Walking the Dungeness shingle in December reveals scenes you don’t normally notice at warmer times of the year. Such walks are relatively guilt-free because the lichens are soft and spongy, and don’t fragment when you walk on them. Something else is different about them at this time of year, or rather their illumination. The sun is at such a low angle that even a relatively flat featureless scene such as the Dungeness landscape is shown in its micro-topographic spendour. The peaks and valleys of mats of Cladonia lichens, like a miniature range of hills, are revealed by the shading produced by the almost horizontal rays of sunshine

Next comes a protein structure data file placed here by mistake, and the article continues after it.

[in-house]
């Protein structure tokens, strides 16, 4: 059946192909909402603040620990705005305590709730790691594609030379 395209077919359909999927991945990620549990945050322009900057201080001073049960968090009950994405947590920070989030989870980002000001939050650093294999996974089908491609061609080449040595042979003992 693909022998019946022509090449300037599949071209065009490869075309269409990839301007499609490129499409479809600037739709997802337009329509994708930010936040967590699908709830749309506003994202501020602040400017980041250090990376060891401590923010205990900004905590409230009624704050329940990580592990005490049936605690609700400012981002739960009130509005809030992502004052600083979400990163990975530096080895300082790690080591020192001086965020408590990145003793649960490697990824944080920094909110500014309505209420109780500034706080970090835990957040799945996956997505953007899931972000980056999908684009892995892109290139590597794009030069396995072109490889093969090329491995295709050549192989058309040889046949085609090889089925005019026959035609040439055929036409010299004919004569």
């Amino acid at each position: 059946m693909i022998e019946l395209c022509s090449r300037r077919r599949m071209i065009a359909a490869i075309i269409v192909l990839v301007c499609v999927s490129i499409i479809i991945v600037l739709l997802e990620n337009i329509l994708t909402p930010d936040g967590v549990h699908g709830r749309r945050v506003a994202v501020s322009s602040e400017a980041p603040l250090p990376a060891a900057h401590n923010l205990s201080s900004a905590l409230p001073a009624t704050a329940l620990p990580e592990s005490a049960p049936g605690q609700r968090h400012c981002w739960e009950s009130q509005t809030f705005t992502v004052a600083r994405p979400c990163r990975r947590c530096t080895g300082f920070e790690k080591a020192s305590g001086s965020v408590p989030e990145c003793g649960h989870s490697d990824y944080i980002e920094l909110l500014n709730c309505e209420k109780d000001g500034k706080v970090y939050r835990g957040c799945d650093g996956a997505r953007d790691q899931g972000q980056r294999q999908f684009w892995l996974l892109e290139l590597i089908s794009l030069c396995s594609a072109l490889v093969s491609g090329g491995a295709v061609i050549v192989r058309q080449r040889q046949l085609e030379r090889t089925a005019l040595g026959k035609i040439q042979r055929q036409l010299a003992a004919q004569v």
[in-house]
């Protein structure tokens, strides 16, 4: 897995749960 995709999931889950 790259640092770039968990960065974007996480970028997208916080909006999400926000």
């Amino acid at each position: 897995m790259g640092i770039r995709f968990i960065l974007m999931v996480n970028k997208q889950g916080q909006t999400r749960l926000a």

Other features that are much more obvious at this time of year are the old vehicle tracks, some no doubt many decades old. Its amazing that such marks are retained on the shingle canvas, but providing there is no additional disturbance after they are formed the heavy stones hardly move about naturally. These tracks had become colonised by slow-growing lichens which camouflage them making them harder to spot when the sun is at a higher angle.
Fresh tracks, such as the ones below, are much more obvious. The up-turned stones have not been colonised by lichens and are therefore paler, the edges of the tracks more angular, and the damage to the adjacent vegetation is still fresh, exposing the humus that now risks being blown away in this windy environment. On Dungeness the best place for an off-road vehicle is on the road!